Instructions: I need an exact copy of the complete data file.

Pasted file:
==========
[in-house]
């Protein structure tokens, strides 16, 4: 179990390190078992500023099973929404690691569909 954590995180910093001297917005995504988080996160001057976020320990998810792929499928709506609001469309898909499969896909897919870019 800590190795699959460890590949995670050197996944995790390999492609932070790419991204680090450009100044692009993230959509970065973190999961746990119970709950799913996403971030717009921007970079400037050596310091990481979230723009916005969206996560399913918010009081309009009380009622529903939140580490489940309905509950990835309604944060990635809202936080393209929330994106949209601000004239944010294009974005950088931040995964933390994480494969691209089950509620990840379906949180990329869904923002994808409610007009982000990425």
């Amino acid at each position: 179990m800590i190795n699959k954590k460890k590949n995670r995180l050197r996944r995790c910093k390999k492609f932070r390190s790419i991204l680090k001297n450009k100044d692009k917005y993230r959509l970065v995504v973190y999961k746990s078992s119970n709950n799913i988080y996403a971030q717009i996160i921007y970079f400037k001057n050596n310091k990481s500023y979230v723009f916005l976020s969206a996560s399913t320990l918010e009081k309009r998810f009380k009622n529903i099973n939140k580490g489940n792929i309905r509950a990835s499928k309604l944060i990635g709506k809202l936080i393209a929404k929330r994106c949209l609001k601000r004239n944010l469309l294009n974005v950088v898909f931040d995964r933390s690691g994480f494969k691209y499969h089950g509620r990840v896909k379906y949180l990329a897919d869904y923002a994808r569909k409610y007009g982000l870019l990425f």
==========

[in-house]
């Protein structure tokens, strides 16, 4: 179990390190078992500023099973929404690691569909 954590995180910093001297917005995504988080996160001057976020320990998810792929499928709506609001469309898909499969896909897919870019 800590190795699959460890590949995670050197996944995790390999492609932070790419991204680090450009100044692009993230959509970065973190999961746990119970709950799913996403971030717009921007970079400037050596310091990481979230723009916005969206996560399913918010009081309009009380009622529903939140580490489940309905509950990835309604944060990635809202936080393209929330994106949209601000004239944010294009974005950088931040995964933390994480494969691209089950509620990840379906949180990329869904923002994808409610007009982000990425």
């Amino acid at each position: 179990m800590i190795n699959k954590k460890k590949n995670r995180l050197r996944r995790c910093k390999k492609f932070r390190s790419i991204l680090k001297n450009k100044d692009k917005y993230r959509l970065v995504v973190y999961k746990s078992s119970n709950n799913i988080y996403a971030q717009i996160i921007y970079f400037k001057n050596n310091k990481s500023y979230v723009f916005l976020s969206a996560s399913t320990l918010e009081k309009r998810f009380k009622n529903i099973n939140k580490g489940n792929i309905r509950a990835s499928k309604l944060i990635g709506k809202l936080i393209a929404k929330r994106c949209l609001k601000r004239n944010l469309l294009n974005v950088v898909f931040d995964r933390s690691g994480f494969k691209y499969h089950g509620r990840v896909k379906y949180l990329a897919d869904y923002a994808r569909k409610y007009g982000l870019l990425f």